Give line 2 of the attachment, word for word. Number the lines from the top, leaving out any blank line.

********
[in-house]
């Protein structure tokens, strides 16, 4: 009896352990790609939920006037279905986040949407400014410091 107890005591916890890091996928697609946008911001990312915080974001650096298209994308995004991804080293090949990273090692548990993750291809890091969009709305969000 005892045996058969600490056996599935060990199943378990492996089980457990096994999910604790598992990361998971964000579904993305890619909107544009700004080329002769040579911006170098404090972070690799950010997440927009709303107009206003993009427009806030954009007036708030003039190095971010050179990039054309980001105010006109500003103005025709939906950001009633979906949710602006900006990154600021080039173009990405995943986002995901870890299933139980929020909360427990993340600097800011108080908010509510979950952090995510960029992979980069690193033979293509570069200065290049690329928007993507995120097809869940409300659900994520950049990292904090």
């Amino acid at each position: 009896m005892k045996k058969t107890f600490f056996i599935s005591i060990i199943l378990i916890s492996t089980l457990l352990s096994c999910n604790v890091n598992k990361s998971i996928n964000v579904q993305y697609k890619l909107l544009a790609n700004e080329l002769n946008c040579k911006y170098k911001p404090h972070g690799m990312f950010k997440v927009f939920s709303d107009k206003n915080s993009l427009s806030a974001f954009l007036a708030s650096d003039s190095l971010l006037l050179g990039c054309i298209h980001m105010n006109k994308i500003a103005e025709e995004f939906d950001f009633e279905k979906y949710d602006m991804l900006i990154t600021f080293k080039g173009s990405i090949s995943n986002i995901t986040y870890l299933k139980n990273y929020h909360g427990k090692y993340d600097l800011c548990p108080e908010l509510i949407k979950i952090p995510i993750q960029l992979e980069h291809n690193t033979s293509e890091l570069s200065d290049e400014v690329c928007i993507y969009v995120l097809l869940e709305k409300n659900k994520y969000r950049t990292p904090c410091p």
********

């Protein structure tokens, strides 16, 4: 009896352990790609939920006037279905986040949407400014410091 107890005591916890890091996928697609946008911001990312915080974001650096298209994308995004991804080293090949990273090692548990993750291809890091969009709305969000 005892045996058969600490056996599935060990199943378990492996089980457990096994999910604790598992990361998971964000579904993305890619909107544009700004080329002769040579911006170098404090972070690799950010997440927009709303107009206003993009427009806030954009007036708030003039190095971010050179990039054309980001105010006109500003103005025709939906950001009633979906949710602006900006990154600021080039173009990405995943986002995901870890299933139980929020909360427990993340600097800011108080908010509510979950952090995510960029992979980069690193033979293509570069200065290049690329928007993507995120097809869940409300659900994520950049990292904090």